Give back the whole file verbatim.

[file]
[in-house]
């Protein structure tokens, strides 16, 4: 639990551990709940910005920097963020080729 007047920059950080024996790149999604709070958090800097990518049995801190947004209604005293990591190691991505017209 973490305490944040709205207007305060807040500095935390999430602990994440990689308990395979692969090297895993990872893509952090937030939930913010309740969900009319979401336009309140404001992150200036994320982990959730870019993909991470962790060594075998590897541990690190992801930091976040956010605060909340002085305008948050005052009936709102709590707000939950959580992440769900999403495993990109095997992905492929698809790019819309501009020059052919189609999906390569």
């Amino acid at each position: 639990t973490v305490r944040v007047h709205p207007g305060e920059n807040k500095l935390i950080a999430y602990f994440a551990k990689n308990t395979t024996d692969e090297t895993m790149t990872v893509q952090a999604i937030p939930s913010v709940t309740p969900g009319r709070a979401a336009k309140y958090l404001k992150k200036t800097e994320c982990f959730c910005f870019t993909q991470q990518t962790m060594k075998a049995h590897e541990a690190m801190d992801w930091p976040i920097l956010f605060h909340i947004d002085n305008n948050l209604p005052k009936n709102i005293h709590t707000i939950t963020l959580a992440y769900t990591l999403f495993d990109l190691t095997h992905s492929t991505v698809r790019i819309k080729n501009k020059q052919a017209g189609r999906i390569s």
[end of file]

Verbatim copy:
[in-house]
């Protein structure tokens, strides 16, 4: 639990551990709940910005920097963020080729 007047920059950080024996790149999604709070958090800097990518049995801190947004209604005293990591190691991505017209 973490305490944040709205207007305060807040500095935390999430602990994440990689308990395979692969090297895993990872893509952090937030939930913010309740969900009319979401336009309140404001992150200036994320982990959730870019993909991470962790060594075998590897541990690190992801930091976040956010605060909340002085305008948050005052009936709102709590707000939950959580992440769900999403495993990109095997992905492929698809790019819309501009020059052919189609999906390569």
């Amino acid at each position: 639990t973490v305490r944040v007047h709205p207007g305060e920059n807040k500095l935390i950080a999430y602990f994440a551990k990689n308990t395979t024996d692969e090297t895993m790149t990872v893509q952090a999604i937030p939930s913010v709940t309740p969900g009319r709070a979401a336009k309140y958090l404001k992150k200036t800097e994320c982990f959730c910005f870019t993909q991470q990518t962790m060594k075998a049995h590897e541990a690190m801190d992801w930091p976040i920097l956010f605060h909340i947004d002085n305008n948050l209604p005052k009936n709102i005293h709590t707000i939950t963020l959580a992440y769900t990591l999403f495993d990109l190691t095997h992905s492929t991505v698809r790019i819309k080729n501009k020059q052919a017209g189609r999906i390569s």